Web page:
A fall in mining shares on the back of drops in metal prices led the FTSE down 0.8% to 5,202.85 points in early trading.
This morning, gold, silver, aluminium, copper, nickel and tin all dropped by between 0.1% and 3.8%.
In addition Brent Crude was off 1% at $78.72 per barrel.
Consequently, miners and oil firms registered four of the FTSE's five most severe falls by 8.30am.
Xstrata was off 3.1% at £10.15; Kazakhmys was down 2.8% at £11.62; Vedanta Resources shed 2.4% to £23.59; Lonmin dropped 2.3% to £16.52; and Rio Tinto was down 2.1% to £33.72.
The FTSE was not helped by poor US home sales statistics for June, released after UK markets closed yesterday.
Keith Wade, chief economist at Schroders, says the housing sector in the US has been weak for the past couple of months and although it is a concern it is not surprising.
"The more general concern is that the US is losing a bit of momentum as other survey measures are peaking out too," he adds.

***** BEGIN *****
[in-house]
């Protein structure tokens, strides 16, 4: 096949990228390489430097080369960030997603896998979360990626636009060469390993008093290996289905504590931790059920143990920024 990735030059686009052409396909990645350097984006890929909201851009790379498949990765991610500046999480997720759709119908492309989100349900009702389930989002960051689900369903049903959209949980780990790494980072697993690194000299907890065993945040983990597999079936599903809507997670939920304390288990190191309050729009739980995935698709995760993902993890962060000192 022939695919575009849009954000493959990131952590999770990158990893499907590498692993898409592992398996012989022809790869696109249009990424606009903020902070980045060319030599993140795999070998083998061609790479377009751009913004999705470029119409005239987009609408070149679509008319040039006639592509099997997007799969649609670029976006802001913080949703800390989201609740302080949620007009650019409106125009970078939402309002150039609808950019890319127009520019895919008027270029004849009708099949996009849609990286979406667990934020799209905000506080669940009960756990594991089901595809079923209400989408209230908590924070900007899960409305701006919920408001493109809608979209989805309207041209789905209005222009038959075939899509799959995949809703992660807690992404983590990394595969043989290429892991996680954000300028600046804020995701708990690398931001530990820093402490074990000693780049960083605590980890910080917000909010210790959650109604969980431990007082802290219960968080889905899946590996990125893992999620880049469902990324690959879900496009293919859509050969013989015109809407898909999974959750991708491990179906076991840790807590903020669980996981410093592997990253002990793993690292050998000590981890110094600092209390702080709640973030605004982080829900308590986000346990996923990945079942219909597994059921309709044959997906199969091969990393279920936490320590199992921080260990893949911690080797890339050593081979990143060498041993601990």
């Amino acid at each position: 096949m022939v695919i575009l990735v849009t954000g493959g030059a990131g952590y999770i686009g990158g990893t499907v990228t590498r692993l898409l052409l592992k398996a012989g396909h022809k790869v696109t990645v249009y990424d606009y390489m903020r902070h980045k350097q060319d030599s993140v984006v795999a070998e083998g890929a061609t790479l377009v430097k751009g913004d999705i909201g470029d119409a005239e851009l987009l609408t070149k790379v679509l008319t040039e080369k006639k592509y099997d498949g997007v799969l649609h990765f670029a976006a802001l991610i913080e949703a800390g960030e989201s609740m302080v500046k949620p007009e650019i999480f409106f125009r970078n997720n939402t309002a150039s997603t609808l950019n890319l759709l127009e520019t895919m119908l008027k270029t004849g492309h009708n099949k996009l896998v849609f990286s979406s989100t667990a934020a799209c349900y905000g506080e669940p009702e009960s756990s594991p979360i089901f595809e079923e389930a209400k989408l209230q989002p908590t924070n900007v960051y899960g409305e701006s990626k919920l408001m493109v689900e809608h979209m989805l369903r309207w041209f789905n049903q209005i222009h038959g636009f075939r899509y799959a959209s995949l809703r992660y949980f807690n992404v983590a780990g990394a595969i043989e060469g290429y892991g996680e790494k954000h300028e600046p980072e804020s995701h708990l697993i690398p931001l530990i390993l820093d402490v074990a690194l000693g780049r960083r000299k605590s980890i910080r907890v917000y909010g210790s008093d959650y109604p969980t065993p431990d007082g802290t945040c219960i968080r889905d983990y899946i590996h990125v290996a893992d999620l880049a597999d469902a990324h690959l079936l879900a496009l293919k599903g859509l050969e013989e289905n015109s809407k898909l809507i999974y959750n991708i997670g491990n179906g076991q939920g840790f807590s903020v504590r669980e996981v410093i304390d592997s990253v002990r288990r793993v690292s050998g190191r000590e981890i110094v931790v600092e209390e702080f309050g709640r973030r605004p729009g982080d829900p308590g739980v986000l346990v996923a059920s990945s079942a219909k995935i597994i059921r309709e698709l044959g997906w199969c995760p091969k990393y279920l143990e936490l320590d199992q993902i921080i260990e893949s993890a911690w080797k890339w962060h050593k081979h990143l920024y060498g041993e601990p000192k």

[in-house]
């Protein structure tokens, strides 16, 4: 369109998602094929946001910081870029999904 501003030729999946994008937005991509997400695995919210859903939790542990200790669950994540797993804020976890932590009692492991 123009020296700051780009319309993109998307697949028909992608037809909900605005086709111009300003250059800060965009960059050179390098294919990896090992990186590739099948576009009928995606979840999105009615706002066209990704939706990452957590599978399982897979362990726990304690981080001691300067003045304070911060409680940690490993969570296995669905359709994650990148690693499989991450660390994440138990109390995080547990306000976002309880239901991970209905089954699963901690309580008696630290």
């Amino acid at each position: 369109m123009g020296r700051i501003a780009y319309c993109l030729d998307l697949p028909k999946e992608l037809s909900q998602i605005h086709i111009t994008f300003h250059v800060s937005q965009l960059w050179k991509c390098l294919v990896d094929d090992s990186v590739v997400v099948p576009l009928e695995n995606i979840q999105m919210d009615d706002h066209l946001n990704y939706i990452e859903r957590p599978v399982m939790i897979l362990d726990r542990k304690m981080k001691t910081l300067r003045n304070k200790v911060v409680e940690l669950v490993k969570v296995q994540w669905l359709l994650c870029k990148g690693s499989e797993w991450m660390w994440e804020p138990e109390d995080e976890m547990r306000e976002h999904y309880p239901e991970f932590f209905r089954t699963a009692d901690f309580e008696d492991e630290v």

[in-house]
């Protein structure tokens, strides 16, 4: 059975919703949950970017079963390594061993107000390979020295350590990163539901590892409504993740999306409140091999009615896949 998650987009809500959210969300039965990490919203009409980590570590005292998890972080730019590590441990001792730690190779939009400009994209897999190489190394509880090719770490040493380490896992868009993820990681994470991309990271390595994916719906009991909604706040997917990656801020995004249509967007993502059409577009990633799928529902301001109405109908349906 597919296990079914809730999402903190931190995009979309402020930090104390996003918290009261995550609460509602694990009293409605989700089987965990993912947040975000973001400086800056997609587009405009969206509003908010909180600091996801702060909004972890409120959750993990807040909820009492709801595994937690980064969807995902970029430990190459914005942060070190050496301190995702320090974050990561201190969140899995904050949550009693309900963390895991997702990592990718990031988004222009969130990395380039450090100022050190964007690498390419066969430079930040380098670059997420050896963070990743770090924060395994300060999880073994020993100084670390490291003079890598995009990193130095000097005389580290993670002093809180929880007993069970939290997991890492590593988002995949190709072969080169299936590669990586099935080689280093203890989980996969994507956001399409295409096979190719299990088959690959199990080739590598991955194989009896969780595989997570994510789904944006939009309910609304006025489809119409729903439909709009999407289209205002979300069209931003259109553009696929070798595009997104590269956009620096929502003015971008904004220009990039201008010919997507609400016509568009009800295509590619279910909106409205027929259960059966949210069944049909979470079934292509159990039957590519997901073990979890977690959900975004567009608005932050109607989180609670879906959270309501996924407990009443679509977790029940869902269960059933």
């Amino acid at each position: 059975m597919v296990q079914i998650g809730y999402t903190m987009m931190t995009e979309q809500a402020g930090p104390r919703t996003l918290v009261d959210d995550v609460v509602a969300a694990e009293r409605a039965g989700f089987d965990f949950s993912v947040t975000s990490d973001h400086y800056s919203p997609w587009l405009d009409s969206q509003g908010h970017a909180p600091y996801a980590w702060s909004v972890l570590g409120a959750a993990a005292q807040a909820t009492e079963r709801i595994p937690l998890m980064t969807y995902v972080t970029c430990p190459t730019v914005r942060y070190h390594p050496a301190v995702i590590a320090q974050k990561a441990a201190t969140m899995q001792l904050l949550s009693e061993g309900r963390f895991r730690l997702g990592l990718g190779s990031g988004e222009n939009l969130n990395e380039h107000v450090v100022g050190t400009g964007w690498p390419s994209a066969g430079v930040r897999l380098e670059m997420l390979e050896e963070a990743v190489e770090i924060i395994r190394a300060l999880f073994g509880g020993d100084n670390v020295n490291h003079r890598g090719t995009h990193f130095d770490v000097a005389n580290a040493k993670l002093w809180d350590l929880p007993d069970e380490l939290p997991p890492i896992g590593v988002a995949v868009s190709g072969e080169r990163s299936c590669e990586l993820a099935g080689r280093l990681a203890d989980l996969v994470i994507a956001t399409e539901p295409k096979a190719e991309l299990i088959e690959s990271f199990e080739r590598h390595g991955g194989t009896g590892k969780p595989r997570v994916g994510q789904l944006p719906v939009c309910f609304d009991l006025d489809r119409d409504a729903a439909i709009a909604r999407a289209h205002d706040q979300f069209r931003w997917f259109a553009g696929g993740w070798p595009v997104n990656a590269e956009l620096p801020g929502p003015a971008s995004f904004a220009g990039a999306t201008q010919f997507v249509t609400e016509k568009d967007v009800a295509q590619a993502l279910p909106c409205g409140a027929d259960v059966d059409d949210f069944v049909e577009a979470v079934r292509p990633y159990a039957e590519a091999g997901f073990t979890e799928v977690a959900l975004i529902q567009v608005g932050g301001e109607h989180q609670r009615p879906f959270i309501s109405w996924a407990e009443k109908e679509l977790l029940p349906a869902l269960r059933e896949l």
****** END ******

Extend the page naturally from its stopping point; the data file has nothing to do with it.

The data spurred concerns on Wall Street the global recovery may not be as robust as hoped, leading UK investors to rotate into defensive stocks this morning.
Imperial Tobacco Group and British American Tobacco each rose 0.8%, to £19.28 and £21.92 respectively.
BP rose 0.9% to 337p, despite the US Government announcing it will appeal a US court decision overturning a temporary ban on offshore drilling.
Meanwhile, UK banks lost some of the gains they saw yesterday when Chancellor George Osborne's bank levy was lower than feared. Barclays, Royal Bank of Scotland and HSBC all saw their share prices fall today.
A sell-off in the closing hour of US trading left the Dow Jones 1.4% lower at 10,293.52 points. The S&P 500 shed 1.6% to close at 1,095.31.
On the disappointing home sales report, Whirlpool fell 5.4% to $97.94, while Home Depot dropped 2.6% to $30.61.
In Asia, Japan's Nikkei fell 1.9% to close at 9,923.7 points.
Exporter Toyota Motor Corp fell 1.7%, and was the second biggest drag on the Asia Pacific stock performance.
Vitality at Work scheme
Reporting to Steve Hill
Appointed on 19 September
Plans to double size in five years
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